As of this posting, the details of his passing are not known, but Johnson’ death was confirmed by his nephew Troy on Instagram. In addition to being a founding member of the Brothers Johnson with his brother George, Louis was a longtime collaborator of Quincy Jones. You can hear his artistry on Michael Jackson’s “Thriller” and “Off the Wall,” and even Jones’ “Mellow Madness” album.
Back in the mid-70s to early 80s the Brothers Johnson was all over the radio and R&B and Pop charts with hits like 1976’s “I’ll Be Good to You,” 1977’s “Strawberry Letter 23” and 1980’s “Stomp!” In fact, fans of the Brothers Johnson will recall that their 1976 debut, “Look Out for #1” was produced by Jones and even could brag that the King of Pop, Michael Jackson sang back up on their 4th platinum release, “Light Up the Night.”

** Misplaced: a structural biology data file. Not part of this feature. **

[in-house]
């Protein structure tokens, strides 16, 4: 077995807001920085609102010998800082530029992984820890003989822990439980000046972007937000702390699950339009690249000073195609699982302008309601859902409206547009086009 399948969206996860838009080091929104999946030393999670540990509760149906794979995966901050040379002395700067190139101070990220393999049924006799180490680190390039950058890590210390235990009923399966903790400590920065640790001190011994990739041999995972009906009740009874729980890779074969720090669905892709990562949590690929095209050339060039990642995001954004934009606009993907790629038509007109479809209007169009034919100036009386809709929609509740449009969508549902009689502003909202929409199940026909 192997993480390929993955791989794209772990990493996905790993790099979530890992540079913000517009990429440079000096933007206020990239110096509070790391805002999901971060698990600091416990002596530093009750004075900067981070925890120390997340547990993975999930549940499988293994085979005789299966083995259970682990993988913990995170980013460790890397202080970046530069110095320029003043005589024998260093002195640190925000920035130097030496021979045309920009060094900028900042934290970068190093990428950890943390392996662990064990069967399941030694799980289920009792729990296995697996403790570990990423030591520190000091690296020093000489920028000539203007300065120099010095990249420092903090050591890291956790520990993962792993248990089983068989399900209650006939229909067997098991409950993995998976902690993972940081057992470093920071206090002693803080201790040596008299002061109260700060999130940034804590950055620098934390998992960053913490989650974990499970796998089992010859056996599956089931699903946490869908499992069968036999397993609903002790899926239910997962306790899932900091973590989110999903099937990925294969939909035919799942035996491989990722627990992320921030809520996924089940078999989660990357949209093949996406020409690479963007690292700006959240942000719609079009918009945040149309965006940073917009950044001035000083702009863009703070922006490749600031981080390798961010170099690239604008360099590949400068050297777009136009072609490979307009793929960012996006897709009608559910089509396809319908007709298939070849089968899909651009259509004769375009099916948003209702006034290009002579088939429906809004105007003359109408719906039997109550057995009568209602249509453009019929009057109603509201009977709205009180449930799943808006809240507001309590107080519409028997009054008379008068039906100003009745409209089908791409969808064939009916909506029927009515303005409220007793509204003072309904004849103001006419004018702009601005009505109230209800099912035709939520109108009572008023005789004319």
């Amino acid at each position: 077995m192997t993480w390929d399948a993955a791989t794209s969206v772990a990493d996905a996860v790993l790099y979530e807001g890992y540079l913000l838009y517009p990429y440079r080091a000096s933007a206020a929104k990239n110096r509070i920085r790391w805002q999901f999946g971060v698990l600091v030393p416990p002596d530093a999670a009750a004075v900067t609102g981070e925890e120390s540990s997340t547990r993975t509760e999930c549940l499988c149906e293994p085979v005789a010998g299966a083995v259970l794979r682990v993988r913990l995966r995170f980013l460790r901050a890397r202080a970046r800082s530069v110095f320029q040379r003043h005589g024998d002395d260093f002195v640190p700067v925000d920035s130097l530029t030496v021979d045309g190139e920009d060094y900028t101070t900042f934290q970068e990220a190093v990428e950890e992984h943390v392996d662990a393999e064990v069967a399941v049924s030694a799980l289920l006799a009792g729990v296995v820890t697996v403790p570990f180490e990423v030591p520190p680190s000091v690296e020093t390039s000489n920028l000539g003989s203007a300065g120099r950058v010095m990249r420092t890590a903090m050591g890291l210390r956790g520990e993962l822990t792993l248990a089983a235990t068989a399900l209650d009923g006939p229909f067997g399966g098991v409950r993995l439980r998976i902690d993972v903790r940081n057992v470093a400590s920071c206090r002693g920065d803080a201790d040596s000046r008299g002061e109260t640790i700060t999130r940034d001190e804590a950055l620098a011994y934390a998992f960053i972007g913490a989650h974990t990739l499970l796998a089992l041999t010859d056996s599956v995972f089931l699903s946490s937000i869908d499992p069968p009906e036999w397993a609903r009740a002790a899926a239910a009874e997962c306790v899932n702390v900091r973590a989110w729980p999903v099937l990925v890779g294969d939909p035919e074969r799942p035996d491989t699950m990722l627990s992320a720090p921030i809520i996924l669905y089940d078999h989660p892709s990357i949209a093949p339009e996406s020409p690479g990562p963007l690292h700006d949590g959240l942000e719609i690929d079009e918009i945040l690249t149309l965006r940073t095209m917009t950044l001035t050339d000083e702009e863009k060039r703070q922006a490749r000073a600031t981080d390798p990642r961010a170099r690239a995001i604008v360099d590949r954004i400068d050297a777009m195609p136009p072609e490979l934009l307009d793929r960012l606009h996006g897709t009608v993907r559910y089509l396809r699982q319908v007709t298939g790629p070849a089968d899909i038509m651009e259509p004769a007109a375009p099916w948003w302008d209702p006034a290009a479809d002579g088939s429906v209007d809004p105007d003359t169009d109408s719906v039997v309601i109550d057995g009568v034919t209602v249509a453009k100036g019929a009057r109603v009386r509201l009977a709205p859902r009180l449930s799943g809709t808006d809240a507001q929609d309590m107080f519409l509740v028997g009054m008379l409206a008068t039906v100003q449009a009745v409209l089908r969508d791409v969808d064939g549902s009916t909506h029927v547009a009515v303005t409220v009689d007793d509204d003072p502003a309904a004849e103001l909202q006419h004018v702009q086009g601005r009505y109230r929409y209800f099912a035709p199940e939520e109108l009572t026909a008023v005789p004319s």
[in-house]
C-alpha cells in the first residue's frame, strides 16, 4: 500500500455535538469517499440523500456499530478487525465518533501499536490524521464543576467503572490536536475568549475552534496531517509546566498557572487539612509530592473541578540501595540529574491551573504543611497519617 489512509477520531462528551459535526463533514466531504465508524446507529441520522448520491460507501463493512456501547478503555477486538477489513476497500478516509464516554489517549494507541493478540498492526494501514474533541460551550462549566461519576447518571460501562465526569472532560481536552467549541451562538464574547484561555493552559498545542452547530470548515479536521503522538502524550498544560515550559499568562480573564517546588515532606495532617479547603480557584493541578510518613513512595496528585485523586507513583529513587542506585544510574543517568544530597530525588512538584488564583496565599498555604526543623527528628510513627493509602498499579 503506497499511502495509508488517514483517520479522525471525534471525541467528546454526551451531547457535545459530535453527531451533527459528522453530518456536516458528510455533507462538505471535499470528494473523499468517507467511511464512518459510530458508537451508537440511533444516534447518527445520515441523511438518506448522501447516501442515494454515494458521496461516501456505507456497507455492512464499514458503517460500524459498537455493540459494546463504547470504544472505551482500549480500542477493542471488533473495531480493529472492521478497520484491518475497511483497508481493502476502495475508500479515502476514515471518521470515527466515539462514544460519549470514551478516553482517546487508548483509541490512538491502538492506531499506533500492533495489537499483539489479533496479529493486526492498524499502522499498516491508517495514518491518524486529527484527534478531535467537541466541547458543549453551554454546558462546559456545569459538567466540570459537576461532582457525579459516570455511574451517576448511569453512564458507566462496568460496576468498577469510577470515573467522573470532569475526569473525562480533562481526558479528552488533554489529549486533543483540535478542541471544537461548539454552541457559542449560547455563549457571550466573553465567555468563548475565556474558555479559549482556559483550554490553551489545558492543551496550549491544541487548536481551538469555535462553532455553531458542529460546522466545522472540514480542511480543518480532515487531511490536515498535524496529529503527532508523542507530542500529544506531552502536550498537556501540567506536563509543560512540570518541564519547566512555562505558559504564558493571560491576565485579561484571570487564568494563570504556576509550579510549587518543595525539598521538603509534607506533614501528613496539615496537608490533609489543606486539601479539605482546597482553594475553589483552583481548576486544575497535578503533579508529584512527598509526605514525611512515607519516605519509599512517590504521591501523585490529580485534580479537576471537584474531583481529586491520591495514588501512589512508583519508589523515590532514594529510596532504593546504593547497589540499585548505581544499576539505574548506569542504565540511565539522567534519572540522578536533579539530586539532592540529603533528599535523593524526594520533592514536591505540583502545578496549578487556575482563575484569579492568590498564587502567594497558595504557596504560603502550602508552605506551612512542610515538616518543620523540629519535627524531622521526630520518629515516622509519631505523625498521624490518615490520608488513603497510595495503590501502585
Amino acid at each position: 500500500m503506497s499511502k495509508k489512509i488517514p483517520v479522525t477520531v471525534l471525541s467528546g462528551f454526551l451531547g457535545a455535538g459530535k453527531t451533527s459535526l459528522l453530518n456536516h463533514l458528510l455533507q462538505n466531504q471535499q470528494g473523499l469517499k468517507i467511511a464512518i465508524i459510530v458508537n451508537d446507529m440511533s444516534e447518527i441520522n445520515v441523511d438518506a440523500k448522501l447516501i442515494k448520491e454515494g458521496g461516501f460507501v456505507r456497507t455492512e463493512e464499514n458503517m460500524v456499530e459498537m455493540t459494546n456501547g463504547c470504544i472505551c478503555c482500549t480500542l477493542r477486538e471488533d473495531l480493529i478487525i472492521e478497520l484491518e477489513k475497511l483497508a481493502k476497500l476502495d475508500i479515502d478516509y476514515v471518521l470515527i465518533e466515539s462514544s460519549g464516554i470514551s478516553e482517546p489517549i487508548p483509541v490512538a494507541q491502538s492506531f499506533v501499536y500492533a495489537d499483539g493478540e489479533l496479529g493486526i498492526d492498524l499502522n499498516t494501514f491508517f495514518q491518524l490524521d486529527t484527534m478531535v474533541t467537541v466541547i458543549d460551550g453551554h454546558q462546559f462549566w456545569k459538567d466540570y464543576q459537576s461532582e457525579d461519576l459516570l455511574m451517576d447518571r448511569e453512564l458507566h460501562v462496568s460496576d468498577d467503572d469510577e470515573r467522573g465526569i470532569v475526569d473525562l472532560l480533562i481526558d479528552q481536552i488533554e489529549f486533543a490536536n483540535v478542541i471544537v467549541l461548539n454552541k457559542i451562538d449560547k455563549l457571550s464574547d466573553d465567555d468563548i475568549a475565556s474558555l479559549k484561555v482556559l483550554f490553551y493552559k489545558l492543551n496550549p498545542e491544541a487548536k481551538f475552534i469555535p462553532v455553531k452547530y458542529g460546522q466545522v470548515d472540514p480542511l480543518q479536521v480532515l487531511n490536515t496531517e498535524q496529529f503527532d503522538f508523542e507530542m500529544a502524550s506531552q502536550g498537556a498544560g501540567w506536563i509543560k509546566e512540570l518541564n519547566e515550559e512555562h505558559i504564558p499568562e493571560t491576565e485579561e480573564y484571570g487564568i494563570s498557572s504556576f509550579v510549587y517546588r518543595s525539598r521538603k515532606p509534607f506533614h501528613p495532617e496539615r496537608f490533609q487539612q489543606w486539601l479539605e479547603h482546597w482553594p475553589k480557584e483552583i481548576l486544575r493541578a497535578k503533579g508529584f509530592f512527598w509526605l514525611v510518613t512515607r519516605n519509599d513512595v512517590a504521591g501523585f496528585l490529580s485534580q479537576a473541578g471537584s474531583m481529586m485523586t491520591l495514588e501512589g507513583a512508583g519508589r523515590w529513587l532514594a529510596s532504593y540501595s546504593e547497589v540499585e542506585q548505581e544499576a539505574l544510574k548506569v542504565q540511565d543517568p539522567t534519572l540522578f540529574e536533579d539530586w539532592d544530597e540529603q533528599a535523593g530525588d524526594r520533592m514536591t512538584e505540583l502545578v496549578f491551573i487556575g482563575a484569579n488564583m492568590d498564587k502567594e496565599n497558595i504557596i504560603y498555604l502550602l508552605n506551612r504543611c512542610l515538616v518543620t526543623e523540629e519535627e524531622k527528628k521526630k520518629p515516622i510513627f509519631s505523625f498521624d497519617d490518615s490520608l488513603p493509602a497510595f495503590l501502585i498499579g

But what made Louis Johnson stand out for a lot of music fans was his style of playing which earned him the nick name of “Thunder Thumbs.” And as Billboard points out, he was also one of the pioneers of slap bass, making him an in-demand session player for everyone from Stanley Clarke to Donna Summer. Many of his classic grooves for artists like George Duke and Michael McDonald have also received a second life as some of hip-hop’s most popular samples.
“He was a dear and beloved friend and brother,” Quincy Jones told Rolling Stone, “and I will miss his presence and joy of life every day.”
Read/learn MORE about the death of legendary bassist Louis Johnson at Rolling Stone.
Watch/listen to musical tribute to Louis Johnson with music from the Brothers Johnson:
BONUS: Louis Johnson jams and performs Billie Jean (Michael Jackson) [live]: